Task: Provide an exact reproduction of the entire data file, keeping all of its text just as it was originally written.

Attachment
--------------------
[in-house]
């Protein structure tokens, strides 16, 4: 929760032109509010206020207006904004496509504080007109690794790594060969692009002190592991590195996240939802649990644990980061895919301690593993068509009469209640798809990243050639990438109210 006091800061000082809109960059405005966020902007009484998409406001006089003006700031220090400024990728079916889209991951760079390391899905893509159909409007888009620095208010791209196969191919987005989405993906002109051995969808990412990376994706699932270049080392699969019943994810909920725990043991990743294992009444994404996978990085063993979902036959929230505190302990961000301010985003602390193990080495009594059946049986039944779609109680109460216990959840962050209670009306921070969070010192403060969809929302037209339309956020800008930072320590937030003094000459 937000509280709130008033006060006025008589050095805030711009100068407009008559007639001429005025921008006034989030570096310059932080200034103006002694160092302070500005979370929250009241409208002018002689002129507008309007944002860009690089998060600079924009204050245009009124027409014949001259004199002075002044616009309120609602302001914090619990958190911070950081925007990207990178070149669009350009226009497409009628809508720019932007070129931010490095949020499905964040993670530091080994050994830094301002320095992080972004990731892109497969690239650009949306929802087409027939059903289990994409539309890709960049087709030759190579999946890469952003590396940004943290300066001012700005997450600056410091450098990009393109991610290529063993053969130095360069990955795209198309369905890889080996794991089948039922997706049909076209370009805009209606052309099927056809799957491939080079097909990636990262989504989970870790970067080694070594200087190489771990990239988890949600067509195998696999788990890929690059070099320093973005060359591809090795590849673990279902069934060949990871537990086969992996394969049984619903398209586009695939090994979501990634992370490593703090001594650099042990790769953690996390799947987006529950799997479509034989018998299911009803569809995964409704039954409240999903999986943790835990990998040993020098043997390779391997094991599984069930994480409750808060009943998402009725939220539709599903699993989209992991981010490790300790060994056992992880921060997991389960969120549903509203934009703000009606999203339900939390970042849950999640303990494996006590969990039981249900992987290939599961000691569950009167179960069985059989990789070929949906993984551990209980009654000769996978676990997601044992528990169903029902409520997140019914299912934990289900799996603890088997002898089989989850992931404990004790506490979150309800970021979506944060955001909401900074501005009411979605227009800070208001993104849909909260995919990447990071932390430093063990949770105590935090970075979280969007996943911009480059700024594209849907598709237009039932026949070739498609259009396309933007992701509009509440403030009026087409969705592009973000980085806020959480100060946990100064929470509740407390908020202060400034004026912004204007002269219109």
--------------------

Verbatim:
[in-house]
């Protein structure tokens, strides 16, 4: 929760032109509010206020207006904004496509504080007109690794790594060969692009002190592991590195996240939802649990644990980061895919301690593993068509009469209640798809990243050639990438109210 006091800061000082809109960059405005966020902007009484998409406001006089003006700031220090400024990728079916889209991951760079390391899905893509159909409007888009620095208010791209196969191919987005989405993906002109051995969808990412990376994706699932270049080392699969019943994810909920725990043991990743294992009444994404996978990085063993979902036959929230505190302990961000301010985003602390193990080495009594059946049986039944779609109680109460216990959840962050209670009306921070969070010192403060969809929302037209339309956020800008930072320590937030003094000459 937000509280709130008033006060006025008589050095805030711009100068407009008559007639001429005025921008006034989030570096310059932080200034103006002694160092302070500005979370929250009241409208002018002689002129507008309007944002860009690089998060600079924009204050245009009124027409014949001259004199002075002044616009309120609602302001914090619990958190911070950081925007990207990178070149669009350009226009497409009628809508720019932007070129931010490095949020499905964040993670530091080994050994830094301002320095992080972004990731892109497969690239650009949306929802087409027939059903289990994409539309890709960049087709030759190579999946890469952003590396940004943290300066001012700005997450600056410091450098990009393109991610290529063993053969130095360069990955795209198309369905890889080996794991089948039922997706049909076209370009805009209606052309099927056809799957491939080079097909990636990262989504989970870790970067080694070594200087190489771990990239988890949600067509195998696999788990890929690059070099320093973005060359591809090795590849673990279902069934060949990871537990086969992996394969049984619903398209586009695939090994979501990634992370490593703090001594650099042990790769953690996390799947987006529950799997479509034989018998299911009803569809995964409704039954409240999903999986943790835990990998040993020098043997390779391997094991599984069930994480409750808060009943998402009725939220539709599903699993989209992991981010490790300790060994056992992880921060997991389960969120549903509203934009703000009606999203339900939390970042849950999640303990494996006590969990039981249900992987290939599961000691569950009167179960069985059989990789070929949906993984551990209980009654000769996978676990997601044992528990169903029902409520997140019914299912934990289900799996603890088997002898089989989850992931404990004790506490979150309800970021979506944060955001909401900074501005009411979605227009800070208001993104849909909260995919990447990071932390430093063990949770105590935090970075979280969007996943911009480059700024594209849907598709237009039932026949070739498609259009396309933007992701509009509440403030009026087409969705592009973000980085806020959480100060946990100064929470509740407390908020202060400034004026912004204007002269219109």